Happy Presidents’ Day! Or is it President’s Day? Or Presidents Day? What you call the national holiday depends on where you are, who you’re honoring, and how you think we’re celebrating.

Saying "President’s Day" infers that the day belongs to a singular president, such as George Washington or Abraham Lincoln, whose birthdays are the basis for the holiday. On the other hand, referring to it as "Presidents’ Day" means that the day belongs to all of the presidents—that it’s their day collectively. Finally, calling the day "Presidents Day"—plural with no apostrophe—would indicate that we’re honoring all POTUSes past and present (yes, even Andrew Johnson), but that no one president actually owns the day.

You would think that in the nearly 140 years since "Washington’s Birthday" was declared a holiday in 1879, someone would have officially declared a way to spell the day. But in fact, even the White House itself hasn’t chosen a single variation for its style guide. They spelled it “President’s Day” here and “Presidents’ Day” here.


Wikimedia Commons // Public Domain

Maybe that indecision comes from the fact that Presidents Day isn’t even a federal holiday. The federal holiday is technically still called “Washington’s Birthday,” and states can choose to call it whatever they want. Some states, like Iowa, don’t officially acknowledge the day at all. And the location of the punctuation mark is a moot point when individual states choose to call it something else entirely, like “George Washington’s Birthday and Daisy Gatson Bates Day” in Arkansas, or “Birthdays of George Washington/Thomas Jefferson” in Alabama. (Alabama loves to split birthday celebrations, by the way; the third Monday in January celebrates both Martin Luther King, Jr., and Robert E. Lee.)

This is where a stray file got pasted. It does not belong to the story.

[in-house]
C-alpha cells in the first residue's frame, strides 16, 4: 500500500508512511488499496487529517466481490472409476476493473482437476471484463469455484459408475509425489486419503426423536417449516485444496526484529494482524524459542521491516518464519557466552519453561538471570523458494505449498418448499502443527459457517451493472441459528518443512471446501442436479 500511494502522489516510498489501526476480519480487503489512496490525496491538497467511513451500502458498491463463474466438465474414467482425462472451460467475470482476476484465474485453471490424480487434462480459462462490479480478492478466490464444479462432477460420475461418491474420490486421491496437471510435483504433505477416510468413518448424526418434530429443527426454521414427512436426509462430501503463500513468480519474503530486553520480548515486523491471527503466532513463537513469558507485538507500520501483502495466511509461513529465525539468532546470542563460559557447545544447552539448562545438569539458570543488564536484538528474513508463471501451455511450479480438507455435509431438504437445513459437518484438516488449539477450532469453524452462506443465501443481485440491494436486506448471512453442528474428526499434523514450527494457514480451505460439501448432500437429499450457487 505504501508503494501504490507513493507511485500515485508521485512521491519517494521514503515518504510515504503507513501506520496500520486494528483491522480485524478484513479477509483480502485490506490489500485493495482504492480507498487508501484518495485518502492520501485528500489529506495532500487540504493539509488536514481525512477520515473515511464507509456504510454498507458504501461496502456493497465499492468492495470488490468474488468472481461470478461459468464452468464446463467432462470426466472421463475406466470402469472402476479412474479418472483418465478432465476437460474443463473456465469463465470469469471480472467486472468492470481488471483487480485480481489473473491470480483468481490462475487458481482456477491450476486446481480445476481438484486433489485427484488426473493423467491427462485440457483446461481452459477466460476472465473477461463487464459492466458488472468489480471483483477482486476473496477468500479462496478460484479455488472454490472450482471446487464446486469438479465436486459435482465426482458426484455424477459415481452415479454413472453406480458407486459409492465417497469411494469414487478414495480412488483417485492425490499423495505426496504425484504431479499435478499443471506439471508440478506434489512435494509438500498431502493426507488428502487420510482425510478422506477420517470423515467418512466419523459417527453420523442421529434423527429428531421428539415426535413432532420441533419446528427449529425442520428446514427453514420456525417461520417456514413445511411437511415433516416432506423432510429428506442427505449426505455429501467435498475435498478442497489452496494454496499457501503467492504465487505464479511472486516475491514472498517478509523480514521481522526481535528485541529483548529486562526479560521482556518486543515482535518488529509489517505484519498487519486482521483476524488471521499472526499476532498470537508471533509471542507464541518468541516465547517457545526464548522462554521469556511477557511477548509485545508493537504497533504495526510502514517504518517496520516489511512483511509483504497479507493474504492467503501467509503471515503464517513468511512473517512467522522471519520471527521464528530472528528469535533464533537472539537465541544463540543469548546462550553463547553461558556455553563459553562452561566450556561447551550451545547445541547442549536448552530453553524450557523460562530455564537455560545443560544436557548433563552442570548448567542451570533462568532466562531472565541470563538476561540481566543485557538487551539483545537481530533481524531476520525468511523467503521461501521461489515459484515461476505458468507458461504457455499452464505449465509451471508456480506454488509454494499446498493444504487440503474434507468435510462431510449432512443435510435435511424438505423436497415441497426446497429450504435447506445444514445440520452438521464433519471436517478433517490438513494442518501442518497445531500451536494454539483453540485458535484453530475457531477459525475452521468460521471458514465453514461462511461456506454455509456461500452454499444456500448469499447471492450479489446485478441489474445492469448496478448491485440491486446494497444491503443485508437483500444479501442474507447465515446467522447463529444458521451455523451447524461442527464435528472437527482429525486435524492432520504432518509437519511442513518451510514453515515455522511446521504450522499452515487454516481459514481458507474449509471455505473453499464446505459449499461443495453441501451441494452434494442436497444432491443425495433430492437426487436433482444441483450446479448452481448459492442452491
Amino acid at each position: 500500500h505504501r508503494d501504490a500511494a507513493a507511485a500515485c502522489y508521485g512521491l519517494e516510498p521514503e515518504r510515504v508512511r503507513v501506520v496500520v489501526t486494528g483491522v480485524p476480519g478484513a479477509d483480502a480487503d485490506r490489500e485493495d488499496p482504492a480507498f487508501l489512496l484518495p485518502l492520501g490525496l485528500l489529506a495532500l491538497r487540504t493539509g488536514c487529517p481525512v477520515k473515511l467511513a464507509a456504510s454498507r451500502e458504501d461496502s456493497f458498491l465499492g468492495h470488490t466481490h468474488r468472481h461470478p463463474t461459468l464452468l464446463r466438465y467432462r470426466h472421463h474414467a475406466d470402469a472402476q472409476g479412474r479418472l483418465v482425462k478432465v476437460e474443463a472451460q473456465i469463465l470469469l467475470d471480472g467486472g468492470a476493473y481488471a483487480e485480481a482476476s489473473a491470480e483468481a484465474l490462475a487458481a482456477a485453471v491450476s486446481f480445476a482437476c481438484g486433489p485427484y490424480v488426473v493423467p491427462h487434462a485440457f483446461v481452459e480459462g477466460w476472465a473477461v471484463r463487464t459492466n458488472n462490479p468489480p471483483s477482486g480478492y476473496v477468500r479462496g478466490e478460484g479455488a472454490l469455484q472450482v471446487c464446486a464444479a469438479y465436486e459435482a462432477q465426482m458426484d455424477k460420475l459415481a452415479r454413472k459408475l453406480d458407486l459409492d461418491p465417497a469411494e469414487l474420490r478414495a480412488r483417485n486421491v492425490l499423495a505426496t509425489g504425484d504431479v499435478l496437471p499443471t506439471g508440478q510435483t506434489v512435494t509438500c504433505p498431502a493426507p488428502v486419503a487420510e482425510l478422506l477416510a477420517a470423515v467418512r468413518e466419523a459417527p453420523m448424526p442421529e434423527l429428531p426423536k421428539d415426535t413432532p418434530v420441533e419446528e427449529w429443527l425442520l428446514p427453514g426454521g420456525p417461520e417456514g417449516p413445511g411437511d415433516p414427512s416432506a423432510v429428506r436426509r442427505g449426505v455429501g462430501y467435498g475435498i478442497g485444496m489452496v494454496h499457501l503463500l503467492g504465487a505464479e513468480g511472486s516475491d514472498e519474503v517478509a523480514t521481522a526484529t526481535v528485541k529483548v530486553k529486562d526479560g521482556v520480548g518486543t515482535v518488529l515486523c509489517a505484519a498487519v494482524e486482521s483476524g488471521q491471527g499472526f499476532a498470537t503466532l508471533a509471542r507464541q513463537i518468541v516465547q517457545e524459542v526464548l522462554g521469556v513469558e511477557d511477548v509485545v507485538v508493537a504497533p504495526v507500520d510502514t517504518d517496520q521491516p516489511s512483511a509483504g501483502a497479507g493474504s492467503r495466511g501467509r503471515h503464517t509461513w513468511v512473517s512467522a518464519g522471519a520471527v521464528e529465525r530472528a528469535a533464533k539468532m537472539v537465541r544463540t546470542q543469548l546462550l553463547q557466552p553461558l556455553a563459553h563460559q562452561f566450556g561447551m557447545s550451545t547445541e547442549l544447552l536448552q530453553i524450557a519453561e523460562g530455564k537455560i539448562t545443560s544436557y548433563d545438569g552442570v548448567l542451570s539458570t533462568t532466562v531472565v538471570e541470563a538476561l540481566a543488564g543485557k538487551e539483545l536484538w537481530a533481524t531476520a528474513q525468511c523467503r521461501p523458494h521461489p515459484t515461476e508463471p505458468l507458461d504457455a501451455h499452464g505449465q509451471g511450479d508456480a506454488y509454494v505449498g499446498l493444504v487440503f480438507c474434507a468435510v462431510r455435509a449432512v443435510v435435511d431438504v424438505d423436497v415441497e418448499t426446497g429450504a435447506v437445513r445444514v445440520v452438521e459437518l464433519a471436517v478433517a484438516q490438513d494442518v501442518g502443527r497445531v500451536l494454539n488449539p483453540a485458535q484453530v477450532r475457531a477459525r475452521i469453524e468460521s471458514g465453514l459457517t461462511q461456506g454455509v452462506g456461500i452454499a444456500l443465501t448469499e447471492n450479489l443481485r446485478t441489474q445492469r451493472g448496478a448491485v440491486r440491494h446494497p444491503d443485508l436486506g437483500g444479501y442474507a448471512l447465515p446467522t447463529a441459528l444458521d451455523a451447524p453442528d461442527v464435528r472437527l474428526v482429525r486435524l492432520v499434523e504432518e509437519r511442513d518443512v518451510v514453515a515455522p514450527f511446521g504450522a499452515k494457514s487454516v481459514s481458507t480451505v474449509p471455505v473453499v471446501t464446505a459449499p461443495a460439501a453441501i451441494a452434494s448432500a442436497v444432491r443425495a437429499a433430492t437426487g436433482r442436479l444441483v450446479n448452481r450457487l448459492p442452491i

You can look to official grammar sources to declare the right way, but even they don’t agree. The AP Stylebook prefers “Presidents Day,” while Chicago Style uses “Presidents’ Day.”

The bottom line: There’s no rhyme or reason to any of it. Go with what feels right. And even then, if you’re in one of those states that has chosen to spell it “President’s Day”—Washington, for example—and you use one of the grammar book stylings instead, you’re still technically wrong.

Have you got a Big Question you'd like us to answer? If so, let us know by emailing us at bigquestions@mentalfloss.com.

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holidays
10 Things You Might Not Know About Chinese New Year
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iStock

Some celebrants call it the Spring Festival, a stretch of time that signals the progression of the lunisolar Chinese calendar; others know it as the Chinese New Year. For a 15-day period beginning February 16, China will welcome the Year of the Dog, one of 12 animals in the Chinese zodiac table.

Sound unfamiliar? No need to worry: Check out 10 facts about how one-sixth of the world's total population rings in the new year.

1. THE HOLIDAY WAS ORIGINALLY MEANT TO SCARE OFF A MONSTER.

Nian at Chinese New Year
iStock

As legend would have it, many of the trademarks of the Chinese New Year are rooted in an ancient fear of Nian, a ferocious monster who would wait until the first day of the year to terrorize villagers. Acting on the advice of a wise old sage, the townspeople used loud noises from drums, fireworks, and the color red to scare him off—all remain components of the celebration today.

2. A LOT OF FAMILIES USE IT AS MOTIVATION TO CLEAN THE HOUSE.

woman ready to clean a home
iStock